The way you live, what you eat and drink, and how you treat your body affect your memory as well as your physical health and wellbeing.
As people age, they can find themselves walking around the house in a huff, searching for misplaced car keys or glasses. It’s frustrating, to be sure, but not inevitable - and there are things you can do to help keep your memory sharp.
“Most people get a little more forgetful with ageing, but there are some simple things you can do to prevent memory slips and help your brain to learn and remember better,” says Dr Anne Fabiny, assistant professor of medicine at Harvard Medical School.
If you’re worried that your minor memory slips mean you are headed toward Alzheimer’s disease, it’s probably not the case. But if forgetfulness starts to interfere with daily tasks and routines, see a qualified medical practitioner.
Here are six tips from Dr Fabiny and her colleagues at Harvard Medical School that you can do every day to keep mind and body sharp.
1. Manage your stress
The constant drumbeat of daily stresses such as deadline pressures or petty arguments can certainly distract you and affect your ability to focus and recall. But the bigger problem is an ongoing sense of extreme anxiety: that can lead to memory impairment.
If you don’t have a strategy in place for managing your stress, protecting your memory is one reason to get one. Deep breathing, meditation, yoga, and a “mindful” approach to living can all help.
2. Get a good night’s sleep
People who don’t sleep well at night tend to be more forgetful than people who sleep soundly. A good night’s sleep is essential for consolidating memories. The most common reason for poor sleep is insomnia - difficulty falling asleep or staying asleep.
Unfortunately, many medicines used to treat insomnia can also impair memory and general brain function. That’s why it’s best to try improving your sleep habits first and turn to medication only if those steps don’t help.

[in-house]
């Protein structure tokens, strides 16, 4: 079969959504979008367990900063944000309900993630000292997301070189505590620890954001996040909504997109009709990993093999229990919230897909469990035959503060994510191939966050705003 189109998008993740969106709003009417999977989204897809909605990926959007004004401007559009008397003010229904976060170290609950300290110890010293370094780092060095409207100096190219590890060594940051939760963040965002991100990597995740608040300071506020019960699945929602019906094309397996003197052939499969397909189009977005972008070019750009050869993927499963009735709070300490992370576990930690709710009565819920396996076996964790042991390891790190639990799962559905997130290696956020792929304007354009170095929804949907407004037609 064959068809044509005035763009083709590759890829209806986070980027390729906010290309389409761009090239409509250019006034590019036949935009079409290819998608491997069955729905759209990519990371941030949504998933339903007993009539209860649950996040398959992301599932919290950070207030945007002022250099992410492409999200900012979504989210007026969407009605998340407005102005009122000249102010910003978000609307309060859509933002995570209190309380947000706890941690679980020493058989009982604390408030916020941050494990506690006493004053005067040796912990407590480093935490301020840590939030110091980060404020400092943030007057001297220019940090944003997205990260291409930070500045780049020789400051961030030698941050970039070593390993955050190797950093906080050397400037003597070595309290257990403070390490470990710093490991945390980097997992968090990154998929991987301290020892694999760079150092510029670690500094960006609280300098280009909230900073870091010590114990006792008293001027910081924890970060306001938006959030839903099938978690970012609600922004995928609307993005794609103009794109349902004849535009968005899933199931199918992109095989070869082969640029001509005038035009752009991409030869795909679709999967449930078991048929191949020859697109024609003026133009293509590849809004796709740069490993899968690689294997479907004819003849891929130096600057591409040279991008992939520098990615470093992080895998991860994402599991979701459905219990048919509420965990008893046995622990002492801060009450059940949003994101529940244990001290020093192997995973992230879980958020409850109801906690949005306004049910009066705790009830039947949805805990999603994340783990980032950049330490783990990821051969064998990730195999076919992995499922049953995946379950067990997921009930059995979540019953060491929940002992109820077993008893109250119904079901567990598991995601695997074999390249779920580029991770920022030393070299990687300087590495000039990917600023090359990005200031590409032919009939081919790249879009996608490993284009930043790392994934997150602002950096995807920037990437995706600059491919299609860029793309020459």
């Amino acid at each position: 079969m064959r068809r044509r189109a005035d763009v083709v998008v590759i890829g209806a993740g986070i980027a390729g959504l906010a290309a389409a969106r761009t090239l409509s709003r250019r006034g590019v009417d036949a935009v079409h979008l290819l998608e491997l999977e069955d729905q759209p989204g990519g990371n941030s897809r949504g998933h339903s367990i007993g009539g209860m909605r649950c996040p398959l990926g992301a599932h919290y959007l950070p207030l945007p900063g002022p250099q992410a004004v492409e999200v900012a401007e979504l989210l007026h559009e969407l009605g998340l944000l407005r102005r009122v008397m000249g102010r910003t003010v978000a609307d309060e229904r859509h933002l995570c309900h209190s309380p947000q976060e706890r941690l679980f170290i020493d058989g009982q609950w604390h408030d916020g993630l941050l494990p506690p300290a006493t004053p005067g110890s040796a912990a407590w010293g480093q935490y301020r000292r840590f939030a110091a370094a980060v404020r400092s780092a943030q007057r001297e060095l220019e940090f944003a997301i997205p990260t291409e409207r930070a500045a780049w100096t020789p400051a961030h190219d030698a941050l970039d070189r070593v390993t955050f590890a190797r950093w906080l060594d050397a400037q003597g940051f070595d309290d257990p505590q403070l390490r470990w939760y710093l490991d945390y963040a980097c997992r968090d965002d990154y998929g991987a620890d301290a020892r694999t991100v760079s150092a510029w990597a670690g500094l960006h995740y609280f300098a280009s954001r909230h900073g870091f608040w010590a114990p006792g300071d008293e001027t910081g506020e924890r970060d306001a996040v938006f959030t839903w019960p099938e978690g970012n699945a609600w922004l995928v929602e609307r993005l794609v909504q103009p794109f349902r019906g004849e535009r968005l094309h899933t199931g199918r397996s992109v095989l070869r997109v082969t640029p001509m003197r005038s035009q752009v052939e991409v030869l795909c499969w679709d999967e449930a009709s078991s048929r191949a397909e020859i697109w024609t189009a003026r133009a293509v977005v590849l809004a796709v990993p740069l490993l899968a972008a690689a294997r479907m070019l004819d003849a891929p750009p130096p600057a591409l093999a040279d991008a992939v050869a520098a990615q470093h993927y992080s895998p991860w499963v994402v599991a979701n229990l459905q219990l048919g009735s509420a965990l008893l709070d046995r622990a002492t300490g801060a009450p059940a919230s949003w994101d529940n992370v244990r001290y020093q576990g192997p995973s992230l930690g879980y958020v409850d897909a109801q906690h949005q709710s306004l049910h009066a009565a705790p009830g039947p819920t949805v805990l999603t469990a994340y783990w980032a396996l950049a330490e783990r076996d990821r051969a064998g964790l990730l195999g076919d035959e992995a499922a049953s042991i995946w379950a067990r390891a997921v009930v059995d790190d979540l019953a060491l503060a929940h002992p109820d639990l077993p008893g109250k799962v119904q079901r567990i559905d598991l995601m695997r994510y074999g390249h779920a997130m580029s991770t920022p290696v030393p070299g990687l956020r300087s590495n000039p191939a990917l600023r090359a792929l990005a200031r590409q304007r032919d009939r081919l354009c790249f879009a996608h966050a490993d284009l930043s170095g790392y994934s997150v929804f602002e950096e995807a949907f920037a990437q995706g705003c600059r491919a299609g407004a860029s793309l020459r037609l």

If you do need sleep aids, use the lowest dose for the shortest time needed to get your sleep back on track.
3. If you smoke, quit
Easier said than done, certainly, but if you need additional motivation, know that smokers have a greater degree of age-related memory loss and other memory problems than nonsmokers. People who smoke more than two packs of cigarettes a day at midlife have more than double the risk of developing dementia in old age compared with nonsmokers. However, those who stop smoking by midlife and those who smoke less than half a pack a day have a similar a risk of dementia as people who have never smoked.
4. If you drink alcohol, do so moderately
Drinking too much alcohol increases the risk for memory loss and dementia. People with alcoholism have difficulty performing short-term memory tasks, such as memorising lists.
Another type of memory loss associated with alcohol use is called Korsakoff’s syndrome. In this condition, long-term vitamin B1 deficiency combined with the toxic effects of alcohol on the brain can trigger sudden and dramatic amnesia. In some cases this memory loss is permanent, but if caught early, can be reversed to some degree.
5. Protect your brain from injury
Head trauma is a major cause of memory loss and increases the risk of developing dementia. Always use the appropriate gear during high-speed activities and contact sports. Wear seat belts when riding in motor vehicles. Car accidents are by far the most common cause of brain injury, and wearing seat belts greatly reduces the chances of severe head injury. Wear a helmet when bicycling, riding on a motorcycle, in-line skating, and skiing.
6. Set routines
Follow routines, such as leaving your car keys, glasses, and mobile phone in the same place every day so that finding them becomes a “no brainer.” Slow down and pay attention to what you are doing to give your brain’s memory systems enough time to create an enduring memory.